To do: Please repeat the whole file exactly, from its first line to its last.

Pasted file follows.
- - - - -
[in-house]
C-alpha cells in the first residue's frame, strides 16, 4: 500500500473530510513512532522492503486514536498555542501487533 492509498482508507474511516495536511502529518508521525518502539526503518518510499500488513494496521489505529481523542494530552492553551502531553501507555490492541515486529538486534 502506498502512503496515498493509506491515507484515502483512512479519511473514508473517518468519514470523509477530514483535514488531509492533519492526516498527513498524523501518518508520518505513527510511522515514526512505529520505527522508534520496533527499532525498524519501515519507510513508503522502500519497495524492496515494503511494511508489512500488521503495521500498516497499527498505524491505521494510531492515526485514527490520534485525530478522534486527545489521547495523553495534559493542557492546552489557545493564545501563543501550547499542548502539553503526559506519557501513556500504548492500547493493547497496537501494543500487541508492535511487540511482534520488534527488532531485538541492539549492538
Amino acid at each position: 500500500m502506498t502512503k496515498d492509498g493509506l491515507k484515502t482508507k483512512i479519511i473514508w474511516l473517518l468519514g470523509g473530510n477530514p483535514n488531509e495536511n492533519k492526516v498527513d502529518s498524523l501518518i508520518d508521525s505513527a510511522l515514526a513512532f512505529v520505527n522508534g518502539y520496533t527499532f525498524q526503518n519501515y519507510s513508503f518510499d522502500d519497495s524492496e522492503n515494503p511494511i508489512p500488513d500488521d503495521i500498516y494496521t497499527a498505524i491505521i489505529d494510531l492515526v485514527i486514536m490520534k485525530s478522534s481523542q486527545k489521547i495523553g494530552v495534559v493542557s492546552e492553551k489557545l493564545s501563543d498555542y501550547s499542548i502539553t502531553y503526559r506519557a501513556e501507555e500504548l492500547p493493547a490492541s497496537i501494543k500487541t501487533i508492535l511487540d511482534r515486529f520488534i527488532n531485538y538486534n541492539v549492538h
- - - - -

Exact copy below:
[in-house]
C-alpha cells in the first residue's frame, strides 16, 4: 500500500473530510513512532522492503486514536498555542501487533 492509498482508507474511516495536511502529518508521525518502539526503518518510499500488513494496521489505529481523542494530552492553551502531553501507555490492541515486529538486534 502506498502512503496515498493509506491515507484515502483512512479519511473514508473517518468519514470523509477530514483535514488531509492533519492526516498527513498524523501518518508520518505513527510511522515514526512505529520505527522508534520496533527499532525498524519501515519507510513508503522502500519497495524492496515494503511494511508489512500488521503495521500498516497499527498505524491505521494510531492515526485514527490520534485525530478522534486527545489521547495523553495534559493542557492546552489557545493564545501563543501550547499542548502539553503526559506519557501513556500504548492500547493493547497496537501494543500487541508492535511487540511482534520488534527488532531485538541492539549492538
Amino acid at each position: 500500500m502506498t502512503k496515498d492509498g493509506l491515507k484515502t482508507k483512512i479519511i473514508w474511516l473517518l468519514g470523509g473530510n477530514p483535514n488531509e495536511n492533519k492526516v498527513d502529518s498524523l501518518i508520518d508521525s505513527a510511522l515514526a513512532f512505529v520505527n522508534g518502539y520496533t527499532f525498524q526503518n519501515y519507510s513508503f518510499d522502500d519497495s524492496e522492503n515494503p511494511i508489512p500488513d500488521d503495521i500498516y494496521t497499527a498505524i491505521i489505529d494510531l492515526v485514527i486514536m490520534k485525530s478522534s481523542q486527545k489521547i495523553g494530552v495534559v493542557s492546552e492553551k489557545l493564545s501563543d498555542y501550547s499542548i502539553t502531553y503526559r506519557a501513556e501507555e500504548l492500547p493493547a490492541s497496537i501494543k500487541t501487533i508492535l511487540d511482534r515486529f520488534i527488532n531485538y538486534n541492539v549492538h